God, If You're Not Up There, I'm F- - - - - NPR coverage of God, If You're Not Up There, I'm F - - - - -: Tales of Stand-up, Saturday Night Live, and Other Mind-altering Mayhem by Darrell Hammond. News, author interviews, critics' picks and more.
NPR logo God, If You're Not Up There, I'm F- - - - -

God, If You're Not Up There, I'm F- - - - -

Tales Of Stand-up, Saturday Night Live, And Other Mind-altering Mayhem

by Darrell Hammond

Paperback, 328 pages, HarperCollins, List Price: $25.99 |


Buy Featured Book

God, If You're Not Up There, I'm F- - - - -
Tales Of Stand-up, Saturday Night Live, And Other Mind-altering Mayhem
Darrell Hammond

Your purchase helps support NPR programming. How?

Book Summary

This candid, no-holds-barred glimpse into the troubled life of the longest- tenured cast member of Saturday Night Live reveals a man, haunted by abuse, who fought for both his sobriety and sanity to become an American comic genius.

Read an excerpt of this book

Note: Book excerpts are provided by the publisher and may contain language some find offensive.

Excerpt: God, If You're Not Up There, I'm F - - - - - -

LANGUAGE ADVISORY: This excerpt contains language some readers might find offensive.

Chapter One

The Hall
Studio 8H, 30 Rockefeller Center New York City

To say it's intimidating to walk into 30 Rockefeller Center to audition for Saturday Night Live is one of the century's greatest understatements. The building itself, once known as the RCA Building until GE bought the company and NBC along with it, is one of the city's great landmarks, built dur­ing the Depression in classic Art Deco style. You could get dizzy looking up at the Josep Maria Sert mural Time on the ceiling above the main entrance. Thank God it was summer, because if the enormous Christmas tree had been up out front, I'd probably have passed out.

Trying to ignore the hordes of tourists lined up to take the NBC tour, I checked in at the security desk — Yes, Mr. Ham­mond, here's your pass, go on up, they're expecting you — and stepped into the same elevator that for two decades had ferried a seemingly endless cavalcade of comedians to stardom.

I got out on the eighth floor and was escorted to makeup, where a lovely young lady dabbed me with powder to douse the shine of nervous sweat on my forehead. At least I had a few months of sobriety under my belt, so I didn't have withdrawal shakes. Although I could have killed for a slug of gin right about then.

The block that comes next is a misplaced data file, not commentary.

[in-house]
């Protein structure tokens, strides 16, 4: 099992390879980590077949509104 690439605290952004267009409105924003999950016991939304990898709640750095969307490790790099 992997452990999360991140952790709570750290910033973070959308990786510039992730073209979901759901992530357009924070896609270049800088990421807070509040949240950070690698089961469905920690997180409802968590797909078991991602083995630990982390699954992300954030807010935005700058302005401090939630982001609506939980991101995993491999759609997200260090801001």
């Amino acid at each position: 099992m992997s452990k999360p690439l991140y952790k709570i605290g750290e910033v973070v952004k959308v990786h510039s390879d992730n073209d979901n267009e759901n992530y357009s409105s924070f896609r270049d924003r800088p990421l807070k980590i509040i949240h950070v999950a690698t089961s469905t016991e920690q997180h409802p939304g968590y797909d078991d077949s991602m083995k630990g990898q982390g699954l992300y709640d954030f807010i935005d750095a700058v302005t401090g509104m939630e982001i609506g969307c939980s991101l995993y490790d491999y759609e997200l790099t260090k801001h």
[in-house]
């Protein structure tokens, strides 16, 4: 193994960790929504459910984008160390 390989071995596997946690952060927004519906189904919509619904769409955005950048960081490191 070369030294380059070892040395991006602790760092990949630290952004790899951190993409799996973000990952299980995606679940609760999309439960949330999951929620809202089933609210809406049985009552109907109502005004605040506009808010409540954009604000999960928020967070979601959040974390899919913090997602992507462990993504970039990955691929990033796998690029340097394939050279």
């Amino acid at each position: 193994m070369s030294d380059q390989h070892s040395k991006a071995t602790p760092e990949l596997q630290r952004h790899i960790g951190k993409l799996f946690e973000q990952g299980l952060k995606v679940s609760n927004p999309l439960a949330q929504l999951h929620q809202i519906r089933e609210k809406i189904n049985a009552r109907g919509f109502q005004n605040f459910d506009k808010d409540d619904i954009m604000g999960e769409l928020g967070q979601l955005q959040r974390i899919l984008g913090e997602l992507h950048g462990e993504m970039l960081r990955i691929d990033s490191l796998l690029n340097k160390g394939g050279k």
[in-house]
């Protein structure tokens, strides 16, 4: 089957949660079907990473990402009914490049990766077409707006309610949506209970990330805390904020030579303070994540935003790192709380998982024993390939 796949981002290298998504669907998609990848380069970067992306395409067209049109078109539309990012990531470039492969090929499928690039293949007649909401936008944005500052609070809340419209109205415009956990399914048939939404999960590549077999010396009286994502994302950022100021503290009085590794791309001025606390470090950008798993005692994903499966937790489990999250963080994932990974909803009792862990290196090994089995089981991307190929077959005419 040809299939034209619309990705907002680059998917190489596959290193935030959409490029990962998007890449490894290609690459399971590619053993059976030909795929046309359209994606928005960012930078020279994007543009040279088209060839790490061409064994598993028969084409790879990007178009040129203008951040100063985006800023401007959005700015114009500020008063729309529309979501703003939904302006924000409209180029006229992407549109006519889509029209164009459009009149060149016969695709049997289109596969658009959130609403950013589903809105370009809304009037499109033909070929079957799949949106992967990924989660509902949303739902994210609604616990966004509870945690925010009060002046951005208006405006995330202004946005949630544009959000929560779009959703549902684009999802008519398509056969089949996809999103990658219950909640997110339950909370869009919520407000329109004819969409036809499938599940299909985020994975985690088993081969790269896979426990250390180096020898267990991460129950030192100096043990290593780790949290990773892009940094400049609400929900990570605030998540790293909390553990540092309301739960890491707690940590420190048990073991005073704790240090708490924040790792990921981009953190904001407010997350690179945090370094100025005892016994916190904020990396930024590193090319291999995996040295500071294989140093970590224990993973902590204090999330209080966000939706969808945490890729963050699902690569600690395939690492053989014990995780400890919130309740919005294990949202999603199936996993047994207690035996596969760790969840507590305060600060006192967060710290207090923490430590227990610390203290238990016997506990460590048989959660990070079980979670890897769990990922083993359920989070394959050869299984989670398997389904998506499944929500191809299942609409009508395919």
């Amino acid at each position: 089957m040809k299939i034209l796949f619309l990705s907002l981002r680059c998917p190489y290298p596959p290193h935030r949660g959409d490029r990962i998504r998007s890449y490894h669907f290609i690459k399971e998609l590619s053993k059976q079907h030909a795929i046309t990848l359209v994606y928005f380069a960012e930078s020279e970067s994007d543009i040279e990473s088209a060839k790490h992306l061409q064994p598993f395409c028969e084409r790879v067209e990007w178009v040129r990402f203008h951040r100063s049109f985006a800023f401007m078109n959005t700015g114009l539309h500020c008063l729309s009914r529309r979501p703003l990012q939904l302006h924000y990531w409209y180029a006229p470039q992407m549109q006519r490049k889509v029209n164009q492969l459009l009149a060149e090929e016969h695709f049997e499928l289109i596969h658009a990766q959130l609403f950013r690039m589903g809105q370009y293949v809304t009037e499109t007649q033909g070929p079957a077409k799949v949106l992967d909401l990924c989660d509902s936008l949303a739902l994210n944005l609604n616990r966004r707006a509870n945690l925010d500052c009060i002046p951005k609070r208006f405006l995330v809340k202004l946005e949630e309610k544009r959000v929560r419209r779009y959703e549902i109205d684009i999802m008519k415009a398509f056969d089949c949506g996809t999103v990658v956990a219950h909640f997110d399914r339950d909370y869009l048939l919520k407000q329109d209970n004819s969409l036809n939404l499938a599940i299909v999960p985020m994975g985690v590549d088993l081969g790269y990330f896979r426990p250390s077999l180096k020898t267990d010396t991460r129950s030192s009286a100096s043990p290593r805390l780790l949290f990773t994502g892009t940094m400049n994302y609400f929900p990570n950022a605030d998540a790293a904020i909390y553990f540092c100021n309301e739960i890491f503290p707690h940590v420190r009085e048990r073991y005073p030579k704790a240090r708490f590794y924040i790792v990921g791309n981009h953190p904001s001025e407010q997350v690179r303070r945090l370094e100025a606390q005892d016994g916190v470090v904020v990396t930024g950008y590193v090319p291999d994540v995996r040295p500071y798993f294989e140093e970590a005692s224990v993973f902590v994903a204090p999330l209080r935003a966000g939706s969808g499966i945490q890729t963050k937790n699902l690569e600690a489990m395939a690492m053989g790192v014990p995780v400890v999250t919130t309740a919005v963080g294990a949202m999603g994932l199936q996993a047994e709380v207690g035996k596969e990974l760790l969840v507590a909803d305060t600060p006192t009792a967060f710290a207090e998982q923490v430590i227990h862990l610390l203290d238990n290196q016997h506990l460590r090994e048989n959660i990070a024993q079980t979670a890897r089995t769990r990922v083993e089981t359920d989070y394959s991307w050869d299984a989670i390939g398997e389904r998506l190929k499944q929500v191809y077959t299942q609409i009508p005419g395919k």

When I'd been sufficiently fluffed and primped, I was led into the theater that I'd fantasized about forever, Studio 8H, or the Hall, as I call it, where legends like George Carlin, Buck Henry, and Andy Kaufman had performed, a few feet from where the Rolling Stones and David Bowie have played, and where Lorne Michaels, who hatched this comedy phenomenon a generation earlier to replace weekend reruns of The Tonight Show, was sitting on a chair in front of me.

I almost said, "You know what? I'm thirty-nine years old. I'm on lithium. Do you know what lithium is for? If I may quote the National Library of Medicine at the National Insti­tutes of Health:

Lithium is used to treat and prevent episodes of mania (frenzied, abnormally excited mood) in people with bipolar disorder (manic-depressive disorder; a disease that causes episodes of depression, episodes of mania, and other ab­normal moods). Lithium is in a class of medications called antimanic agents. It works by decreasing abnormal activity in the brain.

"So yeah, it's too late, and I'm too fucking scared, and ap­parently I have abnormal activity in my brain. Thank you. Good-bye."

Lorne looked at me and said, "Are you okay?"

"I think so," I lied.

Then he smiled at me. Fuck it, now I have to go through with it. I had been asked to do ten minutes, which is an eternity. I proceeded to peel off every impression, like Phil Donahue speak­ing Spanish, that I could pull together in the short amount of time that I'd been given to prepare. But really, I'd been preparing for the previous twelve years for a moment like this.

When I left, I thought, If my life ends right now, it's okay. I was in that theater. Lorne Michaels was there. And I performed well, despite my terror. Whether I was any good or not was im­material. I knew I wasn't going to get called back.

And yet I was. Lorne wanted to see if I had any more im­pressions, so I came up with Ted Koppel in German and an­other ten or so and did it all over again a week later.